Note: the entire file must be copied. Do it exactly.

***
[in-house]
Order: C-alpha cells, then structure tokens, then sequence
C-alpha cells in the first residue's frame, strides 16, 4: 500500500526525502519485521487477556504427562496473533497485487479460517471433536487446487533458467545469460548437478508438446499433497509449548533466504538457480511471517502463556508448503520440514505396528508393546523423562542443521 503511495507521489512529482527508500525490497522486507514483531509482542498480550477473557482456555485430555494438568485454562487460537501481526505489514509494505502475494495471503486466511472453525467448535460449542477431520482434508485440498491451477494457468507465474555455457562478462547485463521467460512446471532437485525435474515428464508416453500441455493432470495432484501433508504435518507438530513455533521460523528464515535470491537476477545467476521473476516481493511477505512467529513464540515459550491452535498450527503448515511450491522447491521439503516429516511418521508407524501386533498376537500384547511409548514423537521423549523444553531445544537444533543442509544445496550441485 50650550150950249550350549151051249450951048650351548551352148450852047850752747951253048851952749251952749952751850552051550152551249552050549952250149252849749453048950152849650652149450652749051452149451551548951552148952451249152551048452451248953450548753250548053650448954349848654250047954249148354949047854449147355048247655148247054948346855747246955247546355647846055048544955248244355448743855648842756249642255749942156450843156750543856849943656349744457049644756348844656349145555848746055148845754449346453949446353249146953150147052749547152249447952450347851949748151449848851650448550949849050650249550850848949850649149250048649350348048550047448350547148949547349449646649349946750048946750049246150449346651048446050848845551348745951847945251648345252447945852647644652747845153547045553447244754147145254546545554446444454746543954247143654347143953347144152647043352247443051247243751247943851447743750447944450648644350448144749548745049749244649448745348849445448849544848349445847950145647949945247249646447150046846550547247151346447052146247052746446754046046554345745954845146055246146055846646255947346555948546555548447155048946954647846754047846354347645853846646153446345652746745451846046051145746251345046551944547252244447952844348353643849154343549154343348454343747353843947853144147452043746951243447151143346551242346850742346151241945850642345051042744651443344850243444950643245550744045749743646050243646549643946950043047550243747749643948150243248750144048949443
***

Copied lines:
[in-house]
Order: C-alpha cells, then structure tokens, then sequence
C-alpha cells in the first residue's frame, strides 16, 4: 500500500526525502519485521487477556504427562496473533497485487479460517471433536487446487533458467545469460548437478508438446499433497509449548533466504538457480511471517502463556508448503520440514505396528508393546523423562542443521 503511495507521489512529482527508500525490497522486507514483531509482542498480550477473557482456555485430555494438568485454562487460537501481526505489514509494505502475494495471503486466511472453525467448535460449542477431520482434508485440498491451477494457468507465474555455457562478462547485463521467460512446471532437485525435474515428464508416453500441455493432470495432484501433508504435518507438530513455533521460523528464515535470491537476477545467476521473476516481493511477505512467529513464540515459550491452535498450527503448515511450491522447491521439503516429516511418521508407524501386533498376537500384547511409548514423537521423549523444553531445544537444533543442509544445496550441485 50650550150950249550350549151051249450951048650351548551352148450852047850752747951253048851952749251952749952751850552051550152551249552050549952250149252849749453048950152849650652149450652749051452149451551548951552148952451249152551048452451248953450548753250548053650448954349848654250047954249148354949047854449147355048247655148247054948346855747246955247546355647846055048544955248244355448743855648842756249642255749942156450843156750543856849943656349744457049644756348844656349145555848746055148845754449346453949446353249146953150147052749547152249447952450347851949748151449848851650448550949849050650249550850848949850649149250048649350348048550047448350547148949547349449646649349946750048946750049246150449346651048446050848845551348745951847945251648345252447945852647644652747845153547045553447244754147145254546545554446444454746543954247143654347143953347144152647043352247443051247243751247943851447743750447944450648644350448144749548745049749244649448745348849445448849544848349445847950145647949945247249646447150046846550547247151346447052146247052746446754046046554345745954845146055246146055846646255947346555948546555548447155048946954647846754047846354347645853846646153446345652746745451846046051145746251345046551944547252244447952844348353643849154343549154343348454343747353843947853144147452043746951243447151143346551242346850742346151241945850642345051042744651443344850243444950643245550744045749743646050243646549643946950043047550243747749643948150243248750144048949443